SEJ Food Shed Trip Part One
The sun rose to our right beyond wave after wave of blue ridge as the bus headed north along I-81 on Thursday morning–Day 2 of the SEJ conference. Touring journalists could not have asked for better weather for the two hour bus ride north from Hotel Roanoke to Polyface Farm near Staunton.
Following the mission of giving tour attendees the most possible information bang for their buck, an informational data-stream was offered by a number of guides, leaders and experts who took their turn swaying at the front of the bus with a microphone, their purpose–to help us understand what we would be seeing and better understand how the diversified 550 acre Polyface farm fits into the context of future farming practice, not just in Virginia but as a model for a successful and sustainable national bottom-up agriculture.
Tour leaders freelance journalists Joseph Davis and Christine Heinrick and Senior Rodale Institute Editor Dan Sullivan deserve the credit for arrangements at the day’s destinations, coordinating travel, and arranging for the lunch meal (provided by Chipotle and enjoyed at the Frontier Culture Museum near Staunton.)
I took copious notes that day–my handwritting under the best of conditions I can barely read. Taken on a bus at 70 mph, it seems I lapsed into Klingon. I’d planned a long narrative of the trip but life intruded. So I’ll offer a lesser recap in snippets with a few pix, probably in two parts.
- Farming is a $70B business in Virginia employing 49,000 folks who give their occupation as farmer. (Mention was made that being “just a farmer” was about to change; in the future, farmers–especially those like Joel Salatin who we were soon to meet, would become folk heroes.)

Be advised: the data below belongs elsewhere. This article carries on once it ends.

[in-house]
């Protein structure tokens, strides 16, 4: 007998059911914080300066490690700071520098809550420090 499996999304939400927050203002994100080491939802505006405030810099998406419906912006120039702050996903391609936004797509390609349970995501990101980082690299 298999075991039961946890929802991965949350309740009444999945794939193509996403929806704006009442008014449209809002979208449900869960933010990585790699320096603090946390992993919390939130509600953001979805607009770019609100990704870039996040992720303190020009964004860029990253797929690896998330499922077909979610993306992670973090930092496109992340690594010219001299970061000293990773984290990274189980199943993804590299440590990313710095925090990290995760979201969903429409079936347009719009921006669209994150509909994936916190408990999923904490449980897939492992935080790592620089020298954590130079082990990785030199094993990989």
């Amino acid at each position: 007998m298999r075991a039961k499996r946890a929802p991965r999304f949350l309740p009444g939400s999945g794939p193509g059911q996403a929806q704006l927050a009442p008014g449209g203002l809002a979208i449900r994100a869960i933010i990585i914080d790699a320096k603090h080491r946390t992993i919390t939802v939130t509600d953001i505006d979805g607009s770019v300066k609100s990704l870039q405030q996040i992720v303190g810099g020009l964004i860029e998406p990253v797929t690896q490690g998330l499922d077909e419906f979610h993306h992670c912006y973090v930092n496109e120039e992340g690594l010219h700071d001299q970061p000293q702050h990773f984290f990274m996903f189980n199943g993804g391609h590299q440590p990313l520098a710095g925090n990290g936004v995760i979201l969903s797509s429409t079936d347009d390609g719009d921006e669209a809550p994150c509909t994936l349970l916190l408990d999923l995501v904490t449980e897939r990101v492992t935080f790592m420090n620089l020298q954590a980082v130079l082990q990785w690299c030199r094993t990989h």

- The number of farmers whose incomes fall between $5K and $250K are falling; the “small family farm” is disappearing–not because people have stopped needing what those farms once produced
- Journalists need to be able to tell the stories of farmers, to “give a face to our food” and to encourage readers to “enlarge their educational footprint” with regard to the food they buy and eat
- more direct relationships are growing between university and school food services and farms and farm co-ops; the trend is toward local production. Even so, it is still difficult to get Virginia products into Virginia schools (the example of apples was given).
Speaker Lyle Estill was a business major before life imposed different directions for him (as one’s occupational life often does.) In 2002 a search for something useful to do with several gallons of used oil from deep frying some left-over turkey began his unexpected career in turning fats into fuels.
He is now co-owner of Piedmont Biofuels whose production from various organic oils and fats has surpassed a million gallons a year. During the past six years, Lyle has learned a lot of biology, chemistry and carbon math. What’s more, he is very passionate and articulate about his experience and his future energy hopes–and his misgivings–about supplanting fossil fuels with bio-fuels of any stripe, especially when food crops are the source. His well-reasoned and informed position is offered–among many other places–in this recent essay.
So this would probably be a good place to end for today and begin in part two where I’ll be better able to read my notes taken from the moving haywagon navigated across Polyface Farm by Joel Salatin–whose erudite and highly-impassioned monologue would fill an entire notepad. I’ll offer more snippets.